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Sudan's military leaders and civilian protestors have agreed to share power, reports the New York Times.

What's next: The military and civilian leadership are forming a joint legislative council, and they will be rotating control until democratic elections are held in about 3 years, says the NYT. Once a new president is elected, the military is expected to resume its traditional role and cease involvement in the nation's leadership.

  • A military general will lead a joint council for the first 21 months of the transition period, followed by a civilian leader who will be in charge for 18 months, per the Times.
  • The military and civilian groups will each nominate 5 members to the council, and will jointly nominate an 11th member, according to Al Jazeera.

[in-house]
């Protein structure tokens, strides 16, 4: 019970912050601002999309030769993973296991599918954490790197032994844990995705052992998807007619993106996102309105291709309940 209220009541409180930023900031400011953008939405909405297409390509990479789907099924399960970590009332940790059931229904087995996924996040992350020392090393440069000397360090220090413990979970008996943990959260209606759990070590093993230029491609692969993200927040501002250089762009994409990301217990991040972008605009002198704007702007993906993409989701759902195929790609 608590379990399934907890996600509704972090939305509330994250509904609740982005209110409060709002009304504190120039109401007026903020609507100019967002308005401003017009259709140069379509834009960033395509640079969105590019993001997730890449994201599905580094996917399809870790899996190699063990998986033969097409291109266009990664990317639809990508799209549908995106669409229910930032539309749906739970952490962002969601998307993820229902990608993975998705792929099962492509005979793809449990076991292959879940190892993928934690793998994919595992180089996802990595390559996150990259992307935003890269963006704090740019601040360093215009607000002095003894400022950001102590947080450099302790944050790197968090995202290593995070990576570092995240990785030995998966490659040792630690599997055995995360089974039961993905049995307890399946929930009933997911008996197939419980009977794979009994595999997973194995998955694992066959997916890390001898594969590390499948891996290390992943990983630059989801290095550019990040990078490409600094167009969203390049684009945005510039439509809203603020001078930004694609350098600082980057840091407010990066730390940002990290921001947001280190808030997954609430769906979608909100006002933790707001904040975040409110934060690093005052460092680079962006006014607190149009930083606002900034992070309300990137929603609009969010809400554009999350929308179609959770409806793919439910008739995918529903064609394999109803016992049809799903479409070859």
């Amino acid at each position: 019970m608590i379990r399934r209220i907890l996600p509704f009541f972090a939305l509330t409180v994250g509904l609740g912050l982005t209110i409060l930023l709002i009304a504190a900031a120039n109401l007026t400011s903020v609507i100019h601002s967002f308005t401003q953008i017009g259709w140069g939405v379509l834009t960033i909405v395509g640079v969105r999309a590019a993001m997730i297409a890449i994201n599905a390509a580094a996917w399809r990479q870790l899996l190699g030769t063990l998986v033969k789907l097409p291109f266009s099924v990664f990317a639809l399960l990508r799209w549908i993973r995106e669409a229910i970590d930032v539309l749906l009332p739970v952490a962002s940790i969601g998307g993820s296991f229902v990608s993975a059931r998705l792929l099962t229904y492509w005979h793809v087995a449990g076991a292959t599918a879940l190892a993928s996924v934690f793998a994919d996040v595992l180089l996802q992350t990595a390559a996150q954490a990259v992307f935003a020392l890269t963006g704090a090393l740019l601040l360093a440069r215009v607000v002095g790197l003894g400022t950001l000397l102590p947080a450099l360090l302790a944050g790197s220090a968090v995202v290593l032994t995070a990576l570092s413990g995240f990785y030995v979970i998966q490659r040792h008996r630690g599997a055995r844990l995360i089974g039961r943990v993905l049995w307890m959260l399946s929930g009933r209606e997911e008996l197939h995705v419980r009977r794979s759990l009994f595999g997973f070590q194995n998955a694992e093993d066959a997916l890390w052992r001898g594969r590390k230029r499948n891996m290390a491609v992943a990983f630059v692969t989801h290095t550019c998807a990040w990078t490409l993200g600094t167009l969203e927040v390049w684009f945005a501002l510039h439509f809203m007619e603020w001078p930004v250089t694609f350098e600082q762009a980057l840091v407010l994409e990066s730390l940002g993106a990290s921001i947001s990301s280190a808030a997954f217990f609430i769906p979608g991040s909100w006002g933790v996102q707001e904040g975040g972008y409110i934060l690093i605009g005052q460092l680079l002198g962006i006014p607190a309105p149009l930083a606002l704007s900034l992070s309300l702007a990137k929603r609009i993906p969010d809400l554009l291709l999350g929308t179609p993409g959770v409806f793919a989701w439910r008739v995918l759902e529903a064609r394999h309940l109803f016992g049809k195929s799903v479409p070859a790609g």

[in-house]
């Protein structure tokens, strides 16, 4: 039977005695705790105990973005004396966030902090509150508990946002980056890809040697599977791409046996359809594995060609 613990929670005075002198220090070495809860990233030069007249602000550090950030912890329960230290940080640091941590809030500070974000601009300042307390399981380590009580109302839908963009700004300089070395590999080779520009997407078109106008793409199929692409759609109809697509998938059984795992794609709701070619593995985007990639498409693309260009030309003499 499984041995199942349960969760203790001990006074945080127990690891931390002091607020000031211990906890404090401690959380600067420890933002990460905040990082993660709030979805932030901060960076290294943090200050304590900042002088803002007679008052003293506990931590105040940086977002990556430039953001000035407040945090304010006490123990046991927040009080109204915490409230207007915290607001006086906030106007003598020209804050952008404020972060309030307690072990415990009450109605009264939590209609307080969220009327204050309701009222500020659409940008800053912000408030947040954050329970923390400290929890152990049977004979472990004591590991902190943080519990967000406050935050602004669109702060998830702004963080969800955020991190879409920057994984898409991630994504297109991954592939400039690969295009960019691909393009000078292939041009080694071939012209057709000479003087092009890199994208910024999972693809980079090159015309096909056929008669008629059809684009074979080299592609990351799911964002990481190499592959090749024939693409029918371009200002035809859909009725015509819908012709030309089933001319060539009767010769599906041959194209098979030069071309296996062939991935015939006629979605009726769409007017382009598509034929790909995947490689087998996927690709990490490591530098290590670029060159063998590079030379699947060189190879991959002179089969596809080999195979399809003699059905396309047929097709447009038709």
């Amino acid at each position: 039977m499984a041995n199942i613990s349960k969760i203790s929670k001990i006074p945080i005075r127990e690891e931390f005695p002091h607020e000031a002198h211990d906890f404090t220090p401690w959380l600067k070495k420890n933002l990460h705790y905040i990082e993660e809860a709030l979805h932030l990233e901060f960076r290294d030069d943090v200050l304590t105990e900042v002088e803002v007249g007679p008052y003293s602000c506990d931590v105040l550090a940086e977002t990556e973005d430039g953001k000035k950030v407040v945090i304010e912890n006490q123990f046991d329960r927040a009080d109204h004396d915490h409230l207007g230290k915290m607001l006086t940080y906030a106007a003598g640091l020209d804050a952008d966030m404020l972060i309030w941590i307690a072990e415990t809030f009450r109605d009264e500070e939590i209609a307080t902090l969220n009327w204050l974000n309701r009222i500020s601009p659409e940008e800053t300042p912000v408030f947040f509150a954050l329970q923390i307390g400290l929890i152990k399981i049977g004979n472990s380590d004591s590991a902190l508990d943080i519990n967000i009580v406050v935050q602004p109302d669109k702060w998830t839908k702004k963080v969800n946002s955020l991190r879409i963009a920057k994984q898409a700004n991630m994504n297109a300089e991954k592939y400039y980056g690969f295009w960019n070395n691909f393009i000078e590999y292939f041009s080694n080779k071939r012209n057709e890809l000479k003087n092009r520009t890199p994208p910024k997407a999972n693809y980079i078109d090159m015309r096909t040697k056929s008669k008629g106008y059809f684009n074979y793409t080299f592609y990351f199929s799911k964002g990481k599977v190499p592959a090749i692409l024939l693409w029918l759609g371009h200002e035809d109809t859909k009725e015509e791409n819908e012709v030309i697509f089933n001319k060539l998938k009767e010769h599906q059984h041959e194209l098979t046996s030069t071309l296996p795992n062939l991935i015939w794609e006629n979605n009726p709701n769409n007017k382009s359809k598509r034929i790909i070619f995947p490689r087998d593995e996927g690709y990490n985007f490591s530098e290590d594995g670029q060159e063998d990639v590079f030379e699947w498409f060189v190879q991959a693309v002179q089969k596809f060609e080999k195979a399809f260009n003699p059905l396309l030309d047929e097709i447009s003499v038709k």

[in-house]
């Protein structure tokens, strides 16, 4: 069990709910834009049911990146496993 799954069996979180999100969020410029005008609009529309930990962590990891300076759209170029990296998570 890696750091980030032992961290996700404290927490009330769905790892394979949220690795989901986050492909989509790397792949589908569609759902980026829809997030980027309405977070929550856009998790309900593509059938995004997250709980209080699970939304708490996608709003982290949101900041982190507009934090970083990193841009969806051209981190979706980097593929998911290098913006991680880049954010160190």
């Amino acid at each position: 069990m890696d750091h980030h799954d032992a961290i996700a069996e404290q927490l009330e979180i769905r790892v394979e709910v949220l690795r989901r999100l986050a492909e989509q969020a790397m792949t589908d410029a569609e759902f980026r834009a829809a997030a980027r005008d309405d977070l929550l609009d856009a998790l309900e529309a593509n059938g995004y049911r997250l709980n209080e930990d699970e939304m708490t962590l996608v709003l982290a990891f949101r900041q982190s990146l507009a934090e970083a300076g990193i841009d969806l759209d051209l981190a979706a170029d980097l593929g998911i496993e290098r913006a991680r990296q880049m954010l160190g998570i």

• An independent investigation will be launched looking into the violence that broke out during a civilian protest in June, per Al Jazeera.

Backdrop: "The uprising in Sudan began in December and brought down Sudan’s brutal dictator Omar al-Bashir, who ruled for 30 years, in April. Since then the army and the opposition have grappled over the future of the country," writes Axios' Dave Lawler.

  • On June 5, paramilitary forces attacked protestors and killed at least 100 civilians, raped women and threw the bodies into the Nile River.

Go deeper: How Sudan's pro-democracy uprising was beaten back

Go deeper

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